Though he initially made his name as part of industrial band Front Line Assembly and as a producer of other artists, these days Vancouver-born Rhys Fulber makes highly melodic electronic music under the name Conjure One. The result is a far cry from his previous band's sonically aggressive and dance-oriented music. "That's not the kind of music this is, not at all," he says, while acknowledging that some fans of his earlier work "don't even like" the music he makes now.
With Conjure One, Fulber focuses on melody and emotion. "I love electronic music; I always have. And I do love a lot of elements of dance music," he says. "But the things that I really enjoy are songs — songwriting and melodies."
Although the instrumental makeup of Conjure One's music — as showcased on four albums including 2015's Holoscenic — focuses on synthesizers, the songs themselves are generally composed and developed on acoustic instruments. "My goal, when I make music, is to make something that could be played on a piano or an acoustic guitar. When I put a song together, it's usually just worked out on a piano. And then when it sounds like a song, then I make it electronic."
Fulber was immersed in music from an early age; his dad played in a punk band and ran a recording studio. He discovered electronic music, and was drawn into the expressive pop soundscapes of Orchestral Manoeuvres in the Dark.
"I loved all those early records," says Fulber, "the way that they were experimental but still poppy. Those were very formative records for me when I first started." He also was captivated by the music of French synthesist Jean-Michel Jarre.
And though he started out as a drummer ("jazz drumming was my thing"), everything changed when Fulber got his first synthesizer. "I love electronic music just by virtue of the sound," he says. "And I always thought electronic music was, or had the possibility to be, emotional." From the beginning of his work in electronic music, Fulber worked on analog machines like his first keyboard, a Roland Juno 106, as well as legendary synthesizers like the Sequential Circuits Pro-One and the Minimoog.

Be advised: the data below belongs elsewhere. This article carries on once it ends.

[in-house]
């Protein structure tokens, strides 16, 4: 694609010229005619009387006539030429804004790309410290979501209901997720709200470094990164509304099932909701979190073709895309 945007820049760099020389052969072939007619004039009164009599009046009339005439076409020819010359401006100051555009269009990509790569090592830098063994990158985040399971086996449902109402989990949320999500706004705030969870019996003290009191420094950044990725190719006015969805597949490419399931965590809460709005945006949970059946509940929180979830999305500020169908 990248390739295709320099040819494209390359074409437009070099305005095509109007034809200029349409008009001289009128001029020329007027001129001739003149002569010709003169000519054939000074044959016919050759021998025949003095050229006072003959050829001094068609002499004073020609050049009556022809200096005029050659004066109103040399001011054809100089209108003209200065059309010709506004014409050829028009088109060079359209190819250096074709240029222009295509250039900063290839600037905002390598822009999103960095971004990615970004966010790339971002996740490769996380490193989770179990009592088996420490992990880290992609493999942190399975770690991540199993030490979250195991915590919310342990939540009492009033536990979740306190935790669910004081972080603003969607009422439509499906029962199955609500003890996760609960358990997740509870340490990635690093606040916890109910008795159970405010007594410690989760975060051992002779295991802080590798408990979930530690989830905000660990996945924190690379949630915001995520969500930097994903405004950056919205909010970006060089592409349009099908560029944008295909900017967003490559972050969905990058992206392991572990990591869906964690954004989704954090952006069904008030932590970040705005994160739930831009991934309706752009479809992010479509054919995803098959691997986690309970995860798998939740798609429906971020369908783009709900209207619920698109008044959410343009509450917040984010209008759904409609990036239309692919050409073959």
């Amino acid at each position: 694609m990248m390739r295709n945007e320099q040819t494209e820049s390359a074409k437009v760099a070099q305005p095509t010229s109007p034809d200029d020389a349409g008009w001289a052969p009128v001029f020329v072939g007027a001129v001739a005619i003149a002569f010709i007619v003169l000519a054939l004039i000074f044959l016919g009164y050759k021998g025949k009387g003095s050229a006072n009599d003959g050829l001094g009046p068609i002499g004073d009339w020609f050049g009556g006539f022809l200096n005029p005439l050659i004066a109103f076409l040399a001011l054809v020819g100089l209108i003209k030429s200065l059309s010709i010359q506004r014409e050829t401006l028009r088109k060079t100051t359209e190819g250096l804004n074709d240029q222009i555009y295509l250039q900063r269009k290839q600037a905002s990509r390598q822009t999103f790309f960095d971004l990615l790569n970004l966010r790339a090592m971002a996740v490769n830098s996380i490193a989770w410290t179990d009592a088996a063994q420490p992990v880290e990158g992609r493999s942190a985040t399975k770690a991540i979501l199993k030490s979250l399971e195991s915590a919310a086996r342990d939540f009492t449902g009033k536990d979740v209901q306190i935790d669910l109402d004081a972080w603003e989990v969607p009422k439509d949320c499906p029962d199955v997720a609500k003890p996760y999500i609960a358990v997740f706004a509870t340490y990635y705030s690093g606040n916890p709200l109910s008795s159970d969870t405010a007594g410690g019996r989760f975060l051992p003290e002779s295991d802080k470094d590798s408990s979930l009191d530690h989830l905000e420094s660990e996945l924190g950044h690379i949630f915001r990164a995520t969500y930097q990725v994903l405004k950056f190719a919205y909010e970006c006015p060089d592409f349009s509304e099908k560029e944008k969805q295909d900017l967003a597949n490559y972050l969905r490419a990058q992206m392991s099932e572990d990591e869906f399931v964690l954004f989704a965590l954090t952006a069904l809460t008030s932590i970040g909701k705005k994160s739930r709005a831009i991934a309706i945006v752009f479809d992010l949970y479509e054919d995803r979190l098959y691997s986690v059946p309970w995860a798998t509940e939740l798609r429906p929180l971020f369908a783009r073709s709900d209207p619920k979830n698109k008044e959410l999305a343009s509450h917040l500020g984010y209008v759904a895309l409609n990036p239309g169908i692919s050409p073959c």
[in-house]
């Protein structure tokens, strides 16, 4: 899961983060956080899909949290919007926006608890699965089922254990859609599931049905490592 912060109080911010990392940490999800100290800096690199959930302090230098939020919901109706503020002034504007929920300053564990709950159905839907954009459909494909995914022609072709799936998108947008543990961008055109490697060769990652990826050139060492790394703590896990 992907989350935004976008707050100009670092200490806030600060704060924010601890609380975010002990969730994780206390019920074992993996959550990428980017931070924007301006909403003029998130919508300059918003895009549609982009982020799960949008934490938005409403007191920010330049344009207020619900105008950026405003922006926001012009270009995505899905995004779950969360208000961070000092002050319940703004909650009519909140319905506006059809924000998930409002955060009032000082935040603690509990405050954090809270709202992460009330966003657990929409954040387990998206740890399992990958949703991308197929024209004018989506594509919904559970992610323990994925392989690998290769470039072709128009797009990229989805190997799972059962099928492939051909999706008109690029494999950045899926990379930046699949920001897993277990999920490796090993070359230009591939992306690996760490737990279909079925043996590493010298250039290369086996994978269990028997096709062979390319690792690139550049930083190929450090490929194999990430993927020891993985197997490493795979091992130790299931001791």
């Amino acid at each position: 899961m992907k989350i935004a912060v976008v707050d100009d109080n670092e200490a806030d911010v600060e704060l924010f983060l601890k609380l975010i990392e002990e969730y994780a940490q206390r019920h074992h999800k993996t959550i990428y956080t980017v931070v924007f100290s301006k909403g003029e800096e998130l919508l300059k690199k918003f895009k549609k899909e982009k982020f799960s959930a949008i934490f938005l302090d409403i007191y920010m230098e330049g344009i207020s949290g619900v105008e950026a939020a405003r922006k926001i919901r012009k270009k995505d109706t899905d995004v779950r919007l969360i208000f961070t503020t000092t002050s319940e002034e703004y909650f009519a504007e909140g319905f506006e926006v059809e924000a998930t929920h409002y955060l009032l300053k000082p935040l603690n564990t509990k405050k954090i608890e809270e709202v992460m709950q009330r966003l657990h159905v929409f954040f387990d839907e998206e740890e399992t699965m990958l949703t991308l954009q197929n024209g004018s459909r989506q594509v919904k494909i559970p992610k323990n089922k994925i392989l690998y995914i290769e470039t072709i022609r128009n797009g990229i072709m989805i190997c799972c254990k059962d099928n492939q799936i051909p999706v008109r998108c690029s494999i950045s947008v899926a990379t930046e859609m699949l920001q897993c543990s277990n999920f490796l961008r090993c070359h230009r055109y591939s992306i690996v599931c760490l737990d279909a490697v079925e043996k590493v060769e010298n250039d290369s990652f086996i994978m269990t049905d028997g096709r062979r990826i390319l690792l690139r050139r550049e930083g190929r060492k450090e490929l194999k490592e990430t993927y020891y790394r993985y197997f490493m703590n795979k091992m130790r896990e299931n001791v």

Another virtue of working in electronica — from Fulber's point of view, at least — is that he can do it by himself (though his songs and live performances often feature stellar female vocalists). With synthesizers, he says, "I can paint the whole picture here on my own; I don't have to deal with other people. I played in a band when I was a teenager, and I thought, 'I don't want to always be in conflict with people; I want to be able to put some ideas together.' And that's sort of what got me into it in the first place."
Fulber's lush, expressive and carefully crafted songs may be products of the studio, but the Conjure One onstage setup aims to create a live, in-the-moment version of the music. "As much as possible, I try to run live sequences. I manipulate things, I play keyboards, and I also re-work the backing tracks. It's not just a reprint of the CD, or just a singer singing over the same instrumental tracks. I don't want to do that," Fulber says. "I make it as live as it can be."